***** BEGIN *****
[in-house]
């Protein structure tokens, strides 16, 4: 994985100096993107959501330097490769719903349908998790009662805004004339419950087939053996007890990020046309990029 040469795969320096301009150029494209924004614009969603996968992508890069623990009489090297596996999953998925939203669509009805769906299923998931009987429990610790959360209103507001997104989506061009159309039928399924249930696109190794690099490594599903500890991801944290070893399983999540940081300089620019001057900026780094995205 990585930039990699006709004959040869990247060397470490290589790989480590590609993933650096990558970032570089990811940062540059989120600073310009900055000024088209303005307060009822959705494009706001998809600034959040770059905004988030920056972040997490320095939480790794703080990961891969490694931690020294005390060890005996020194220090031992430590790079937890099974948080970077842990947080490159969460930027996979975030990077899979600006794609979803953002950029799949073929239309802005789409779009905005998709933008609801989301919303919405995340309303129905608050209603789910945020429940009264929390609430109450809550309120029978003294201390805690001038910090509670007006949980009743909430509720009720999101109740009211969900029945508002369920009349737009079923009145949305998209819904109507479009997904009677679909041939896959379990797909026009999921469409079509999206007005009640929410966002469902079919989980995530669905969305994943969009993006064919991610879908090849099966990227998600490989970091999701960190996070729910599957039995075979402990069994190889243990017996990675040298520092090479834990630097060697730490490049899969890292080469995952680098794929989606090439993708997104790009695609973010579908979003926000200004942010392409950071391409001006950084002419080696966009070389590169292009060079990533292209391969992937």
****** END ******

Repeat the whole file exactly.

[in-house]
């Protein structure tokens, strides 16, 4: 994985100096993107959501330097490769719903349908998790009662805004004339419950087939053996007890990020046309990029 040469795969320096301009150029494209924004614009969603996968992508890069623990009489090297596996999953998925939203669509009805769906299923998931009987429990610790959360209103507001997104989506061009159309039928399924249930696109190794690099490594599903500890991801944290070893399983999540940081300089620019001057900026780094995205 990585930039990699006709004959040869990247060397470490290589790989480590590609993933650096990558970032570089990811940062540059989120600073310009900055000024088209303005307060009822959705494009706001998809600034959040770059905004988030920056972040997490320095939480790794703080990961891969490694931690020294005390060890005996020194220090031992430590790079937890099974948080970077842990947080490159969460930027996979975030990077899979600006794609979803953002950029799949073929239309802005789409779009905005998709933008609801989301919303919405995340309303129905608050209603789910945020429940009264929390609430109450809550309120029978003294201390805690001038910090509670007006949980009743909430509720009720999101109740009211969900029945508002369920009349737009079923009145949305998209819904109507479009997904009677679909041939896959379990797909026009999921469409079509999206007005009640929410966002469902079919989980995530669905969305994943969009993006064919991610879908090849099966990227998600490989970091999701960190996070729910599957039995075979402990069994190889243990017996990675040298520092090479834990630097060697730490490049899969890292080469995952680098794929989606090439993708997104790009695609973010579908979003926000200004942010392409950071391409001006950084002419080696966009070389590169292009060079990533292209391969992937």